Interview: Ian Patrick, Air Djibouti CCO


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More than a decade after its previous incarnation was liquidated, Air Djibouti is back in the skies with one Boeing 737-400 and one BAe 146 wet-leased from VVB Aviation Malta and South Africa’s Fair Aviation respectively. Another BAe 146 is due to arrive in February, while a 767-200ER owned by Djibouti’s government has been lined up for long-haul flights.

The flag-carrier was resurrected in August 2015 with a Fokker 27 freighter wet-leased from Kenya’s Astral Aviation, but promptly returned the turboprop after a series of maintenance issues.

Air Djibouti relies wholly on wet leasing due to restrictions placed on the Horn of Africa nation by the International Civil Aviation Organisation (ICAO), which deems the Djiboutian Civil Aviation Authority unfit to oversee operations. The full spectrum of its managerial, operational and technical activities has been contracted out to Cardiff Aviation, the support specialist founded by Iron Maiden singer Bruce Dickinson...

Friday, 1 July 2016

Interview: Peter Hill, TAAG Angola CEO


Full article in PDF format: page 24/25 & cover

In December 2011, shortly before he stepped down as chief executive of Oman Air, I asked Peter Hill if he was hanging up his coat for the last time in the aviation business.

“I think so,” sighed the industry veteran, who started his career at British Overseas Airways Corporation before spearheading the Gulf aviation boom as a founding member of Dubai’s Emirates Airline, and latterly steering the flag-carriers of Sri Lanka and Oman. “Fifty years in the business is long enough for anybody.”

So he thought at the time.

Within six months of retiring, Hill began receiving phone calls about “small projects” here and there in the travel industry. His willingness to take the commissions soon caught the attention of friend and former colleague Tim Clark, the president of Emirates...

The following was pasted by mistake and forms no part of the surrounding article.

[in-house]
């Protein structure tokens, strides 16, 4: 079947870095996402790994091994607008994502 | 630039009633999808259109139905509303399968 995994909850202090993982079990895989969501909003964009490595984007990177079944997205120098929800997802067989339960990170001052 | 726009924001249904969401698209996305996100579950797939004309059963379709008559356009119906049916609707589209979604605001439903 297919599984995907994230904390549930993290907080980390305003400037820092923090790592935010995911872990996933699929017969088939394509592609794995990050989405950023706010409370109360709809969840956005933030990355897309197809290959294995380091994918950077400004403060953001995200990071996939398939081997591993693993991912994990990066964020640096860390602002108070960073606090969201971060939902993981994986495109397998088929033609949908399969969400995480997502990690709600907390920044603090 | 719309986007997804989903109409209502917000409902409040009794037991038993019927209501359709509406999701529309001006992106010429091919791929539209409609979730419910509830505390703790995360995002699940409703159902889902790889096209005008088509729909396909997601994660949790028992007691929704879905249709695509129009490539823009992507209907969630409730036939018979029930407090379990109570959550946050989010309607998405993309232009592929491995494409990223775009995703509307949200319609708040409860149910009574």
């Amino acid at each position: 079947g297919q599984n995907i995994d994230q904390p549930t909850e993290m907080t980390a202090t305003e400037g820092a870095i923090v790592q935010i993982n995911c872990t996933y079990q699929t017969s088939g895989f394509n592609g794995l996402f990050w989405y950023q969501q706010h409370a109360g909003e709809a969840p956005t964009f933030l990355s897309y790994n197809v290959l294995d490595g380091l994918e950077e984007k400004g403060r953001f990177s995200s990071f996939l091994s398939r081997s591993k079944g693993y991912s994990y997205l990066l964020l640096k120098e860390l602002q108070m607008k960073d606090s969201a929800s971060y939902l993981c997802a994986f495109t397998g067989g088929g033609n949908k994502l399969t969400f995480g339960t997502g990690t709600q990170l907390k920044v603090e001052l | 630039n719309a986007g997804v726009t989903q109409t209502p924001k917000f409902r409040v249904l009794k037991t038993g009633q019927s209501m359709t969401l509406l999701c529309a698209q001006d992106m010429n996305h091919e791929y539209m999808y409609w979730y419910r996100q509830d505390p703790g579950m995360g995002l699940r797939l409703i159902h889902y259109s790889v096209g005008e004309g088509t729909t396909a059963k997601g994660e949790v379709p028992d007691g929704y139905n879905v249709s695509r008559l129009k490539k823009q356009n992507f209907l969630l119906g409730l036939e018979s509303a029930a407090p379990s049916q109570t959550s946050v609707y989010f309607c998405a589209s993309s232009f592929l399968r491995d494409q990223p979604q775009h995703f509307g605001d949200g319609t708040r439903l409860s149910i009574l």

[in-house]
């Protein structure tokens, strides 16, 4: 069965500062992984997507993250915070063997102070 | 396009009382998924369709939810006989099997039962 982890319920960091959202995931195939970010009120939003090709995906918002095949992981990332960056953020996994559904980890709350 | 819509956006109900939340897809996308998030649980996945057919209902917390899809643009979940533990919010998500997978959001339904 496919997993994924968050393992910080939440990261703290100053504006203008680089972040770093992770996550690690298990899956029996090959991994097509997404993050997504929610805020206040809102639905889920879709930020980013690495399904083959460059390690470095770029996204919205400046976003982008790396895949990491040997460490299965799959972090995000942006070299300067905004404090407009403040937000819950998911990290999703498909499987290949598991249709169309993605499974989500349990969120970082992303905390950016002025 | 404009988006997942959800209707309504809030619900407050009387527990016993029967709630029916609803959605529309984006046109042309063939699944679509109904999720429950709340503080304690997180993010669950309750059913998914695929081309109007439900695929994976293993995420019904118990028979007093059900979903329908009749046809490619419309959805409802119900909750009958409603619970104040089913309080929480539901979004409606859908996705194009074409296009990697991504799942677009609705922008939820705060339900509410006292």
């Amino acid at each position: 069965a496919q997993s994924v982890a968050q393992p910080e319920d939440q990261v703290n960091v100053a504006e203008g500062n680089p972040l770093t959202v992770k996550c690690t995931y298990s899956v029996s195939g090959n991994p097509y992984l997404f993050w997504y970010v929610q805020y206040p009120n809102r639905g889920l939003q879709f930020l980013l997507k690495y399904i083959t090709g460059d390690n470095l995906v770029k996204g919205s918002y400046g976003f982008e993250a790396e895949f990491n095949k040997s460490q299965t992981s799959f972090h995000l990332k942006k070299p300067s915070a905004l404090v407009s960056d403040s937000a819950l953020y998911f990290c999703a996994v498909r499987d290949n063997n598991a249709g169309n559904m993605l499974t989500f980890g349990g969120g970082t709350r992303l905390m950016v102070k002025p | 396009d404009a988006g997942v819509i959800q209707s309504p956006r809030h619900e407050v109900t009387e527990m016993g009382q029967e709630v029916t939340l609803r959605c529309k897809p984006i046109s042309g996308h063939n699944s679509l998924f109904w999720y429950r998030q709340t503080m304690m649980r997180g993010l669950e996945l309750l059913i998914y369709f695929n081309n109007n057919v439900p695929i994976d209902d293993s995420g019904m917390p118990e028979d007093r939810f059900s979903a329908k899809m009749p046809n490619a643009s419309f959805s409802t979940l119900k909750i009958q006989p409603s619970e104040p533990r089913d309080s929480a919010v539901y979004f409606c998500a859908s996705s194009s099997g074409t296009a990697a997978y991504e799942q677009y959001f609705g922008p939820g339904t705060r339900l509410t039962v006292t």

Interview: Jean Paul Nana Sandjo, Camair-Co CEO


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Camair-Co launched operations in 2011 as a successor to Cameroon Airlines, the central African country's historic flag-carrier, which was dogged by financial losses and safety shortcomings during its 37-year history.

Following a pattern that has been repeated by governments across the continent, Cameroon liquidated its old flag-carrier in 2008 before starting again with a clean slate and a new brand. President Paul Biya, who has been in office since 1982, resurrected the parastatal with start-up capital of 100 million CFA francs ($170,000).

Whereas Air France had helped launch the first flag-carrier, Germany's Lufthansa stepped in to provide technical and consultancy assistance to Camair-Co.

To date, however, there is little to suggest that the new company is facing any less turbulence than its forbearer...

Interview: Joao Pereira da Silva, TACV CEO


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On paper, Cape Verde would seem to be the ideal place to invest a national carrier.

The volcanic archipelago consists of ten islands located 570km off the west African coast, making air travel the only viable means of getting from one part of the country to another.

Cape Verde's picturesque beaches also serve as a magnet for foreign tourists – half a million of whom visit the island nation each year, typically taking a short flight from western Europe. Travel and tourism currently accounts for 15% of GDP and should grow its share to nearly 19% by 2025, according to the World Travel & Tourism Council.

Throw in the fact that most Cape Verdeans live abroad – guaranteeing a steady flow of VFR (Visiting Friends and Relatives) traffic – and it is hard to imagine TACV Cabo Verde Airlines, the country's flag-carrier, performing badly...

Friday, 1 April 2016

Interview: Abderahmane Berthé, Air Burkina CEO


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Recent years have not been kind to Celestair, the grouping of small African flag-carriers established by the Aga Khan Fund for Economic Development (AKFED), an international agency based in Geneva.

The alliance, in truth, no longer really exists. Two of its official members have ceased operations since the turn of the decade – Air Mali in 2012 and Air Uganda in 2014 – while AKFED sold its shareholding in a third affiliate, Air Côte d'Ivoire, in 2013.

But the last member of Celestair soldiers on defiantly. Though small in size and almost unknown outside of its Ouagadougou base, Air Burkina, the flag-carrier of Burkina Faso, is holding its own in the notoriously difficult West African market...